Author: Jennifer Lance

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Blue Whale Song Pitch Decreases Worldwide Due to Growing Populations

Marine biologists have long been fascinated by whale songs, as scientists still don’t understand their function fully.  Blue whales, in particular, have a “lonely song” that travels across entire oceans.  Recently, scientists at the University of California, San Diego have noticed blue whale songs are changing as this endangered species population rebounds. Specifically, the pitch […]

December 16th

Atlantic Salmon Genome Mapping to Aid Conservation

As fish populations are threatened for a variety of reasons (overfishing, climate change, river diversions, etc.), scientists hope genome mapping of Atlantic salmon will “serve as a public resource for use in managing fish stocks and breeding programs”.  Canada, Chile, and Norway are partnering on this project, and the final results will “create a reference […]

December 10th

1.5 Megawatts of Wave Power Coming to Oregon

The first phase of an Oregon wave power project off the coast of Reedsport has begun with the contract award to build the first PowerBuoy.  This project is the”first commercial wave energy PowerBuoy® system in North America”, and eventually 10 buoys will be brought online.   One buoy will produce 150 kilowatts and create 30 jobs, […]

December 8th

Seafood Slavery: Americans Eat Thai Shrimp Caught by Forced Labor

It’s hard to imagine slavery still exists in the twenty-first century, but human trafficking is a modern problem called the “fastest-growing criminal industry in the world”.  For example, the fishing industry in Thailand is supported by slaves, mostly Burmese migrants.  Some of this slave-based catch ends up in US markets.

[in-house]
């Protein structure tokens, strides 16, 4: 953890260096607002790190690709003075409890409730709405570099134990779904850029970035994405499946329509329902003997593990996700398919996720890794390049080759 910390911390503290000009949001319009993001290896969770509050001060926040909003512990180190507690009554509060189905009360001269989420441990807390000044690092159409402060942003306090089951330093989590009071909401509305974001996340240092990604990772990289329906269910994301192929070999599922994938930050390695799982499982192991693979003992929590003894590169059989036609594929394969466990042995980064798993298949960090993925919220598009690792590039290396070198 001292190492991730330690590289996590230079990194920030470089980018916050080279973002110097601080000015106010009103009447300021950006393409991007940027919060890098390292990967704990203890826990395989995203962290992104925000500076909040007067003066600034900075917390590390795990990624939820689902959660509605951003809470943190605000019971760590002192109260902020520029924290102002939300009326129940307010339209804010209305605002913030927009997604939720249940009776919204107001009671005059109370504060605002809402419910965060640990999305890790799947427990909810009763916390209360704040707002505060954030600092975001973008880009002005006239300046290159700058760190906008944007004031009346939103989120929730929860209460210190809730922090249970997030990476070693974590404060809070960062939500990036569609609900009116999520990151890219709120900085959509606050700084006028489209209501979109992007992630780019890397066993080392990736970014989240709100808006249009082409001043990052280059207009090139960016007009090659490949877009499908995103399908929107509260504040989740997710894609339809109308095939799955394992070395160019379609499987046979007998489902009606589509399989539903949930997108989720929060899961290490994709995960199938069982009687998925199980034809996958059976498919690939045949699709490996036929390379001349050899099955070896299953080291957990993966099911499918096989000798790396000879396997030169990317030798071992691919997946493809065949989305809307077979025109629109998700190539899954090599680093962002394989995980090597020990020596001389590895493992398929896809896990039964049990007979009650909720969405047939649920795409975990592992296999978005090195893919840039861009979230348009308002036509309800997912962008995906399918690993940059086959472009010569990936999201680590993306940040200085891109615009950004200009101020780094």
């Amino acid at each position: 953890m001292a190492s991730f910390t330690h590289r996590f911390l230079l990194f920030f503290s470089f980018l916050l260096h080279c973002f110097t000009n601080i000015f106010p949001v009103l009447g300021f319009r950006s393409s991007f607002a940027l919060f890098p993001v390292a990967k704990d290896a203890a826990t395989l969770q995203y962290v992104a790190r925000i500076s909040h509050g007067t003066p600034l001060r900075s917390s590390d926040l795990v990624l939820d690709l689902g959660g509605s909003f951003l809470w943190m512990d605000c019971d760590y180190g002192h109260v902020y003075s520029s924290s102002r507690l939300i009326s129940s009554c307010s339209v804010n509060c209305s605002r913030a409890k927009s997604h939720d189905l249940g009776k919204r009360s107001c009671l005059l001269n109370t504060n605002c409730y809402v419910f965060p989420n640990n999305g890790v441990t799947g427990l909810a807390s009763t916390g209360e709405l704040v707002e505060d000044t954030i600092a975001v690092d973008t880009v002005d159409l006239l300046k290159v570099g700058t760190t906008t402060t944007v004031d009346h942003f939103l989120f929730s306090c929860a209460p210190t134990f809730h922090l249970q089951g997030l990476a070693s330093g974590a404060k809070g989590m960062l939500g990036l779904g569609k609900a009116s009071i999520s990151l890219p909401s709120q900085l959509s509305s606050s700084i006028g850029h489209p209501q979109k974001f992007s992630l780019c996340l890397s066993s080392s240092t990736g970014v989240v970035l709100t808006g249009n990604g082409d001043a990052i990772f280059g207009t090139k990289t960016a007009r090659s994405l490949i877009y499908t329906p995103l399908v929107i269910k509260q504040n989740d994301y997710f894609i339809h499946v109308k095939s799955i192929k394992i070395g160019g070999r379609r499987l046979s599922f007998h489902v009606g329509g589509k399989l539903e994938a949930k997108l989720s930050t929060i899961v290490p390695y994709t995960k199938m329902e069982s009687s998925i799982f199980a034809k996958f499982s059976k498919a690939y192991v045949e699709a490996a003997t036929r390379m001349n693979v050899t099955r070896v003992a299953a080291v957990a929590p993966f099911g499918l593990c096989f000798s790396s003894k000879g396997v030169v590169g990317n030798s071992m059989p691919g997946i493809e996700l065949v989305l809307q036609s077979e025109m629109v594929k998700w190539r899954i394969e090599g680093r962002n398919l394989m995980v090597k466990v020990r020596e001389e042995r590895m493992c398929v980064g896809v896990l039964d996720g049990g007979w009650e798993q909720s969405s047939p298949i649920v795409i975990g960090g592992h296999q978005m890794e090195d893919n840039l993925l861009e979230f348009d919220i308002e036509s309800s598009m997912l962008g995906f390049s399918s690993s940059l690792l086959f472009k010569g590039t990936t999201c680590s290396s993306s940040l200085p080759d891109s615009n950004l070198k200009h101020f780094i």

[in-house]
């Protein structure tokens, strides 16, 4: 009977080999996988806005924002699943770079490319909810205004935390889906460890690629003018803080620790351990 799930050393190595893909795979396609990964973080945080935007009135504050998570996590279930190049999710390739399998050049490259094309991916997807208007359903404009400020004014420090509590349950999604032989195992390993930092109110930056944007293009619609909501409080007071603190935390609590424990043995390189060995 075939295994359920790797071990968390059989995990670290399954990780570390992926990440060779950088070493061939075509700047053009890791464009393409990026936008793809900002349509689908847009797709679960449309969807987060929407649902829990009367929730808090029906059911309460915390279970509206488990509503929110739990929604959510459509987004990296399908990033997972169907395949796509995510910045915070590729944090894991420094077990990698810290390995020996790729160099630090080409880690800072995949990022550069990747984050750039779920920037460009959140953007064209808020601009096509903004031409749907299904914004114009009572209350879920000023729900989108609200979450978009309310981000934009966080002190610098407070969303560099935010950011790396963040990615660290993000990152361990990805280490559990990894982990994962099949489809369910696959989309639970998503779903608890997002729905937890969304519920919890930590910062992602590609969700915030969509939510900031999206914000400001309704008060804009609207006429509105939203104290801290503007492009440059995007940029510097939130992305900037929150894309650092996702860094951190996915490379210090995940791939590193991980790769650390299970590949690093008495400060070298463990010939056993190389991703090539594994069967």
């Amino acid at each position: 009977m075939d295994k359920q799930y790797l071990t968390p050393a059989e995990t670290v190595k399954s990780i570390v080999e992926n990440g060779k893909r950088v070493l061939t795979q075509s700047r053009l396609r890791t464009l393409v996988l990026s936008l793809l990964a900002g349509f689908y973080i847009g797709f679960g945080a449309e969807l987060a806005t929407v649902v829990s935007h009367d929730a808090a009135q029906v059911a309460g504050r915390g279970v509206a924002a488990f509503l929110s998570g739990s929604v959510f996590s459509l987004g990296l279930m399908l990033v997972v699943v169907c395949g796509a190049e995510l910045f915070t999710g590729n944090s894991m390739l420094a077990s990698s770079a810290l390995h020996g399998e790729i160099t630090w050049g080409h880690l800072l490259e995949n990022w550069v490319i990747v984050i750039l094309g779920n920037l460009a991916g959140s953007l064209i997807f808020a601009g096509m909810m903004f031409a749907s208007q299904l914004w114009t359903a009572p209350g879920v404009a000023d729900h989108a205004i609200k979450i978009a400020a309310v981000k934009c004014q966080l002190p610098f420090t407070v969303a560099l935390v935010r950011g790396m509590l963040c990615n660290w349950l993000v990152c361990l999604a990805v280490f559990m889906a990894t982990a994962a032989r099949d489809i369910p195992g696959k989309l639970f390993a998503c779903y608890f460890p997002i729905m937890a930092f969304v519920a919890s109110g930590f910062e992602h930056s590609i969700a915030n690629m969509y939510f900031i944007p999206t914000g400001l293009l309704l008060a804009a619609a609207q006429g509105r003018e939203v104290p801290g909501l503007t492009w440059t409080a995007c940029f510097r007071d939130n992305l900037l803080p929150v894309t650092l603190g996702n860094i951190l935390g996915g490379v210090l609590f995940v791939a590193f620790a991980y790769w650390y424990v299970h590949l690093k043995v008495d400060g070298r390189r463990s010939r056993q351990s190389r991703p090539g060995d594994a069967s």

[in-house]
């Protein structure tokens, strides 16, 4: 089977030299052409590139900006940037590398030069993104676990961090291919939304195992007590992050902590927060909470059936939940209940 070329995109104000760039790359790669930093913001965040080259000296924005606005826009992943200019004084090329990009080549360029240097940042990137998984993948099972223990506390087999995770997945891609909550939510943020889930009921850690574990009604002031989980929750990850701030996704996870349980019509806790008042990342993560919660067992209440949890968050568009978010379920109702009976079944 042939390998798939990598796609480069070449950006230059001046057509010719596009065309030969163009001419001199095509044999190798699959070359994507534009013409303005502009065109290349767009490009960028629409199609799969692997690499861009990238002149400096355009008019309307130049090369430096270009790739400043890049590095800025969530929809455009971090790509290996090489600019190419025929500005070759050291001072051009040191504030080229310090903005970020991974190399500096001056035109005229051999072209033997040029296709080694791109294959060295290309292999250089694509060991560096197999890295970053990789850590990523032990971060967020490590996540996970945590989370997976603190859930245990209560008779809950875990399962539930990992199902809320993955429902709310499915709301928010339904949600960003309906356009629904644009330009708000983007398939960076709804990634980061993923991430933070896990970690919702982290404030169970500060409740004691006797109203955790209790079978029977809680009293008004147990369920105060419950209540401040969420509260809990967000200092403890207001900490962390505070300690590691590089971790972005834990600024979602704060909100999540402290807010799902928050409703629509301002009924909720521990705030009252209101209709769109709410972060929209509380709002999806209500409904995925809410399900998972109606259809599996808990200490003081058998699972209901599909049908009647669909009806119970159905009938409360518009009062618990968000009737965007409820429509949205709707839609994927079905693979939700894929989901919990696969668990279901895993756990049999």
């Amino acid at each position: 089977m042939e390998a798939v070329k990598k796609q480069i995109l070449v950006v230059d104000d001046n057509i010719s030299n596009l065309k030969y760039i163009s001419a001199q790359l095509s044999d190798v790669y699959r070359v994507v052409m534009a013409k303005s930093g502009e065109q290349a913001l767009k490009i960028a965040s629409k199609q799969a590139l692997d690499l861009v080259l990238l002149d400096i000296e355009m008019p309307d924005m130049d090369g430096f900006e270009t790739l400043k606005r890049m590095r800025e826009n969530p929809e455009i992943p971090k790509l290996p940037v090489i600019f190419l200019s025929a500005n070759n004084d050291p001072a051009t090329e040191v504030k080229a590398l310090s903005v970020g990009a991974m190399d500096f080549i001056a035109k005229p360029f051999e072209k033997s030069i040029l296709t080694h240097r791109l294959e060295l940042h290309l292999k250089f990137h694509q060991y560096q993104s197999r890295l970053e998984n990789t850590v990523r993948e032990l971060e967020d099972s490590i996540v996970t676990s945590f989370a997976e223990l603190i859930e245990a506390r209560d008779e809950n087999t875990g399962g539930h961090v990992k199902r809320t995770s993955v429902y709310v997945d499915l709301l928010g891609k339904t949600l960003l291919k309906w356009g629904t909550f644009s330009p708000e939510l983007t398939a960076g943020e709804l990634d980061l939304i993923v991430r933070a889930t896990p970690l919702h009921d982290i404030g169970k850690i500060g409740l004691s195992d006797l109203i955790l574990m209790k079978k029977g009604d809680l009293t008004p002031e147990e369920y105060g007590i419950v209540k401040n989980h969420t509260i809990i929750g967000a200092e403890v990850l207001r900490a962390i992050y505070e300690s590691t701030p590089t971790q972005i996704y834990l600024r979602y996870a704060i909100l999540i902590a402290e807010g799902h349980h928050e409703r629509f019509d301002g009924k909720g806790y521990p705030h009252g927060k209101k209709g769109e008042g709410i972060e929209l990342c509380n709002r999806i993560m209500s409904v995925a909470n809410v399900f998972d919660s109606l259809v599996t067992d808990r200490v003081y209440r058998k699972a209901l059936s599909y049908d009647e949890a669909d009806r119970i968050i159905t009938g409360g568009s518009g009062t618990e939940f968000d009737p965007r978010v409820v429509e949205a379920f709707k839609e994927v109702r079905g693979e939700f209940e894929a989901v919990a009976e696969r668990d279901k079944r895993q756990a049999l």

December 7th

50,000 Non-Toxic Puffer Fish Raised in Japan

Considered a delicacy by many, puffer fish are the second most deadly vertebrate in the world.  In fact, in order to prepare fugu, Japanese chefs must obtain a special license after three years of apprenticeship.  Only 30% of chefs actually pass the test and become fugu licensed.  The dangers of preparing and eating blowfish may […]

November 30th

EPA Testing Permeable Surfaces for Green Parking Lots

Nothing makes a city/suburb look like a concrete jungle more than acres and acres of asphalt parking lots.  Not only are parking lots an eyesore, they also are a source of water pollution due to urban runoff containing oil, grease, pesticides, bacteria, salts, animal waste, trash, heavy metals, etc.  The US Environmental Protection Agency (EPA) […]

November 24th

26 Gallons of Water Discovered on the Moon

A “significant amount” of water has been discovered on the Moon by NASA scientists. The news follows last month’s lunar crash involving the Lunar Crater Observation and Sensing Satellite (Lcross), which many referred to as NASA’s mission to “bomb the Moon“. The whole purpose of this mission was to see if water vapor or ice […]

November 18th

Norwegian Fjords Top National Geo's Sustainable Destination List Again

National Geographic’s Traveler magazine has rated 133 travel destinations for sustainability. In the sixth annual survey, 437 panelists evaluated tourism spots around the globe taking into consideration “a mix of what local governments, residents, and businesses can control—pollution, cultural quality and authenticity, tourism management—and what they can’t, such as natural disasters and global economic meltdowns”.  […]

November 18th

40,000 Atlantic Salmon Escape Canadian Fish Farm Into the Pacific

From disease to pollution, farm raised fish have drawn a multitude of criticisms from environmentalists who predict an “eco disaster” from such practices. Most often, fish farming is criticized for its overuse of antibiotics and how the drugs eventually end up in native marine environments.  In addition, farm raised fish often escape into native populations, […]

October 27th